A new book by Sen. Kamala Harris (D., Calif.) abandons the term "Latino" in favor of the liberal activist-preferred "Latinx," a gender-neutral term she has seldom used in the past.
The term "Latinx," (pronounced "la-teen-ecks"), is an attempt to escape the use of masculine and feminine forms inherent in the Spanish language. Some activists began using the term as a way to refer to all people of Latin American descent without excluding people who identify as neither male nor female, such as the gender-nonconforming, transsexuals, and the gender fluid.
The term has not been adopted by many, even on the left. Most, including Harris, have chosen to stick with the standard Latino.
Harris has used either Latino or Latina throughout her career in politics. She even used the gendered term in her first speech from the floor of the U.S. Senate on Feb. 17, 2017, when she said, "Latinos are more than 40 percent less likely to call 911 when they have been a victim of a crime."
But in her book The Truths We Hold, released to coincide with her entrance into the crowded field of Democrats running for president, she all of a sudden uses "Latinx."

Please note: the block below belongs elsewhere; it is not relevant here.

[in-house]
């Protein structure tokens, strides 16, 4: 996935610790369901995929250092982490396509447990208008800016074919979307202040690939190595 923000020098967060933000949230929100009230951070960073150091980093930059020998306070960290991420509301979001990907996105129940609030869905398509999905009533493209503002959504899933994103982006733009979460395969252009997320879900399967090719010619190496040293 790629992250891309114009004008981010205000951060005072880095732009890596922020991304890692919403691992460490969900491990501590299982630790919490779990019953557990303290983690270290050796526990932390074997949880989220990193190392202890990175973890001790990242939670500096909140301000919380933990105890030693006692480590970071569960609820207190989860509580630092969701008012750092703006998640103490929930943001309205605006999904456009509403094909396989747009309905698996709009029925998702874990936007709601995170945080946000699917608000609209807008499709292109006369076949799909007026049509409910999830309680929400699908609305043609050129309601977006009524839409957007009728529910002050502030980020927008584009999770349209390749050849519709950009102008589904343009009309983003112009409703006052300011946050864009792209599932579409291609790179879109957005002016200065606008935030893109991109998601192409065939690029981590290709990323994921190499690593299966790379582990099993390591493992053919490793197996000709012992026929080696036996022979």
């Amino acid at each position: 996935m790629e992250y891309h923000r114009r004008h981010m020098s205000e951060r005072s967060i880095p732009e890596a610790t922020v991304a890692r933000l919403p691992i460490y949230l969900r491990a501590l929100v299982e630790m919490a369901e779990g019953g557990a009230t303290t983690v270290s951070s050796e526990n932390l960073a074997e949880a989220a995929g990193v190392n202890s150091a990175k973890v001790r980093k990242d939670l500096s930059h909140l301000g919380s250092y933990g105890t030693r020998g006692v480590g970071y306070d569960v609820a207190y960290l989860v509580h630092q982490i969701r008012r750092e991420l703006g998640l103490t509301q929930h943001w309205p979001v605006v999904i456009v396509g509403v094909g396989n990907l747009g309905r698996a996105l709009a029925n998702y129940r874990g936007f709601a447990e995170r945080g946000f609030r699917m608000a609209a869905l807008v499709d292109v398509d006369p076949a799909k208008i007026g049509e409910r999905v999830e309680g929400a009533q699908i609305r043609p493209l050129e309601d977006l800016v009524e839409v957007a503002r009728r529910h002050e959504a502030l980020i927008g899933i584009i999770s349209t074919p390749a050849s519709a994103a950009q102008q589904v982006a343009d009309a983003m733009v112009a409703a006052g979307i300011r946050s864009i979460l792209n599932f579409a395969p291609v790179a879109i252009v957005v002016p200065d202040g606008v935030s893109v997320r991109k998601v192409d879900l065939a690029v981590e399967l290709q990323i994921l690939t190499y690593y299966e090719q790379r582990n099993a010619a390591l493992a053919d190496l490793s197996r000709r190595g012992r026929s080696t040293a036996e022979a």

"According to research published in American Behavioral Scientist, all Latinx immigrants—whether citizens, legal residents, or undocumented—experience the fear of deportation at the same rates," she writes in the book, citing a journal that refers to Latin Americans as Latinos.
She later refers to "Latinx students" in Tennessee whom she alleges were skipping school due to fears of raids.
The one appearance of the term "Latinos" in the book comes when Harris is quoting her own Feb. 17, 2017, speech in the Senate.
Interestingly, the term used for each of the references in the book's index is "Latinos."
Penguin Press, the book's publisher, did not respond to inquiries into the editing process of the book and whether the index was completed before the decision was made to use the gender-neutral term.
A spokesperson for Harris did not respond to a request for comment on her use of "Latinx," why she chose to begin to use it in her book, and whether she plans to use it throughout her campaign for president.
Her only prior use of the term was in a social media post recognizing the anniversary of the terrorist attack at Pulse, a gay nightclub in Orlando, Fla.
The Merriam-Webster dictionary added "Latinx" as a word in September 2018, though it noted that the term is unlikely to "catch on in mainstream use."